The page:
By HAROLD NICOLSON
IN a bookshop the other day I cane across an enormous album bound in pink morocco and enlivened with a pretty little pattern of watercress in gold. The bookseller told me that the 'album had belonged to a wealthy American widow, who combined solid Republican sentiments with an ecstatic devotion to the British ;Royal family. This lady, nursing her day-dreams in distant Dayton, Ohio, had been deeply stricken by the death of King Edward VII. ,She had collected the illustrated weeklies and the daily London 'newspapers recording the events of that sad fortnight and had caused them to be sumptuously bound together in this commemorative 'album. I purchased the vast obituary volume and took it home 1With me. How curious it is, when gazing at photographs of forty years ago, to realise the contrast between the scene as one remembers it and the scene as recorded by the camera at the time. I can vividly recall the bright May morning of King Edward's funeral, the sight 'of the crowds massing along the pavements, the cries of the pro- /gramme-vendors in the streets. The whole scene is as fresh in my memory, and as contemporaneous, as if I were recalling an event
which happened in May of 1947. Yet the photographs as I gaze I upon them depict a vanished world. All the men are dressed in
Isuits that button high ; they wear stiff white collars and starched cuffs ; there are bowlers on their heads. The women have enormous
hats and the skirts are hobbled round the knees. The carriages and • motor-cars seem as old-fashioned as cabriolets or curricles, and there is a high wooden erection around the Victoria Memorial, still un- 'veiled. What to my memory seems but yesterday appears from the photographs to illustrate something that occurred in 1856.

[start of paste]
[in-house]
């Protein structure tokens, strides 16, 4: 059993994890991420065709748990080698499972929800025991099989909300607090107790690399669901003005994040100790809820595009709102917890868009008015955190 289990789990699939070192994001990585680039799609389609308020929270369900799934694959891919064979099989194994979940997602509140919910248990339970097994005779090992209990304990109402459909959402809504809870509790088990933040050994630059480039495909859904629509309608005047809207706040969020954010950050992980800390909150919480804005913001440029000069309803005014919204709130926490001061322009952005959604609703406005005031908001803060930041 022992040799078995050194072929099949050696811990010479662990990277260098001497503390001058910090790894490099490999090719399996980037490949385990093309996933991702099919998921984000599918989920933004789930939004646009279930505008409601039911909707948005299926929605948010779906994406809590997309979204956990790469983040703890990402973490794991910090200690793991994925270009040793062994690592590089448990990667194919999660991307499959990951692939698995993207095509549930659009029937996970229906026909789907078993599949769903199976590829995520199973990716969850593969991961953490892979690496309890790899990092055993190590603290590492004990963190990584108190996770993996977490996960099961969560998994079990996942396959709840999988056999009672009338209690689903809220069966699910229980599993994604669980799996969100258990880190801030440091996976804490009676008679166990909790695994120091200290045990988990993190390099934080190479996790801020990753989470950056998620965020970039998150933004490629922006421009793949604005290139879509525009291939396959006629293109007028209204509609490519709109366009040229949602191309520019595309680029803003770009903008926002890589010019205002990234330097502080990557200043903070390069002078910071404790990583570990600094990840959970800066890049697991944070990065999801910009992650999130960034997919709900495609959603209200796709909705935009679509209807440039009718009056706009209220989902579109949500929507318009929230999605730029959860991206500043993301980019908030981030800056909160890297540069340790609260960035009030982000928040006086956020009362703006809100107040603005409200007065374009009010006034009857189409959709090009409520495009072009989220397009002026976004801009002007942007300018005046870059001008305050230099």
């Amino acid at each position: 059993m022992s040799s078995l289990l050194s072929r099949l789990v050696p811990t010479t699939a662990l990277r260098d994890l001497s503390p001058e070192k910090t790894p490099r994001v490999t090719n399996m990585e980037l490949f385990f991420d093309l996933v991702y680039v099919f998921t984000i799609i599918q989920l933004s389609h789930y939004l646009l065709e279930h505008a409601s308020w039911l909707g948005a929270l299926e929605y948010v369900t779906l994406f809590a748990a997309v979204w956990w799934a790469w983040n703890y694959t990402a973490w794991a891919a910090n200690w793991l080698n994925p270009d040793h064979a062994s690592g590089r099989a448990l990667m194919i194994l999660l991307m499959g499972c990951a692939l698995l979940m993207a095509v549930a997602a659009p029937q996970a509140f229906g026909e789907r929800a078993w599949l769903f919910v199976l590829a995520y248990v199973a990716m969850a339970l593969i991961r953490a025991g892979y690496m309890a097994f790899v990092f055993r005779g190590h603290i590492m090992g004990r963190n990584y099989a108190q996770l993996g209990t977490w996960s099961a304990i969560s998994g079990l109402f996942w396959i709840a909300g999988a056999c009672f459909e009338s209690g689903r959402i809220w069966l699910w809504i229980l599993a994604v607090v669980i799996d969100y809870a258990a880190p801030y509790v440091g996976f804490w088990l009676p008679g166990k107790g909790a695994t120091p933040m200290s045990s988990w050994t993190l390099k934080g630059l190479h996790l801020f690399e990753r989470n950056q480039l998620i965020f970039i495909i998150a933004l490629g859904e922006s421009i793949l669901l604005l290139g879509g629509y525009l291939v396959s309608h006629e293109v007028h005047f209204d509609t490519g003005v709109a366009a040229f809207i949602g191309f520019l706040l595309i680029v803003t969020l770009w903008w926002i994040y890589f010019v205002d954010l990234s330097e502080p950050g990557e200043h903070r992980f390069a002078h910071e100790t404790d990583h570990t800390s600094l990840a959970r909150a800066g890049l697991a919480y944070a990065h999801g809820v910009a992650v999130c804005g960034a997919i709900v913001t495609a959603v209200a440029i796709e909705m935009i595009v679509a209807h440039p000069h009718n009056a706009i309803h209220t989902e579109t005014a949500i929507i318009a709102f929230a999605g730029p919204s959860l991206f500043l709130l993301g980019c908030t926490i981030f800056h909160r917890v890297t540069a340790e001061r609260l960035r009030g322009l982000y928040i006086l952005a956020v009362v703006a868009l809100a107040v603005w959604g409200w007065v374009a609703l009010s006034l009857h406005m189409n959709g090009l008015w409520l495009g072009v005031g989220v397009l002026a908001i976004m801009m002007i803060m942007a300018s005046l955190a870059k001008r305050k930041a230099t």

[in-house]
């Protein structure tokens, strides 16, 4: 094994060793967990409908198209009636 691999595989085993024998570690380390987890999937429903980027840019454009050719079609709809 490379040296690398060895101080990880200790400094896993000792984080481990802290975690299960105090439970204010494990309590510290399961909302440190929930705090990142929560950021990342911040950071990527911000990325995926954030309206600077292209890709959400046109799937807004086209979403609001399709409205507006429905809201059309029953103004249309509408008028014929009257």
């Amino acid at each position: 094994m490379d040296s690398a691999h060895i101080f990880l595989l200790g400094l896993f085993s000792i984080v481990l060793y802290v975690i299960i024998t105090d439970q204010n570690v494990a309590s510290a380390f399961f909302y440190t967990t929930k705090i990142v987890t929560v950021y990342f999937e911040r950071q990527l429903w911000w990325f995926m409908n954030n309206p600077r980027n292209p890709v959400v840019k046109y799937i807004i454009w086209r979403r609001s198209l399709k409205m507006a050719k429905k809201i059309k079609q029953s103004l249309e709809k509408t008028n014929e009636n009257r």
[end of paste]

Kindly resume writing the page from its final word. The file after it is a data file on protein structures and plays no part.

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As I turned the pages of the album, so devoutly preserved by this Republican widow of Dayton, Ohio, I came across a complete copy of The Times newspaper for Saturday, May 21st, 191o. It gave a detailed account of the funeral procession in London and Windsor with a list of all the foreign delegations. There (squeezed, I regret to say, towards the bottom of the list) I came across my own name. " The Eleutherian Republic," I read, " Monsieur Mardi and Mon- sieur Vendredi: Mr. H. Nicolson." I invent the names of the Eleutherian Republic and of her two distinguished representatives being anxious not to cause offence. Monsieur Mardi was the Republic's representative in London, and Monsieur Vendredi served in a similar capacity in Paris. The Republic, wishing to accord all honour to the memory of King Edward, had decided that she would be represented at his funeral by both. The Foreign Office had been asked by the Lord Chamberlain to attach to these minor delegations three or four of their junior clerks ; and I, being the most junior of all these clerks, was attached to what, when we consider the galaxy of crowned heads present at the funeral, was a very minor delegation. It was the first diplomatic task that I had been accorded ; it was also the most distressing. The Eleutherian Republic, in designating these two envoys as her representatives, had omitted to establish which of them should take precedence over the other. Nor had it con- sidered, or perhaps known, that the personal relations between Monsieur Mardi and Monsieur Vendredi were darkened by intense, nay venomous, animosity. Monsieur Mardi's loathing for Monsieur Vendredi was of the blustering variety ; Monsieur Vendredi's hatred pf Monsieur Mardi was reptilian and sly.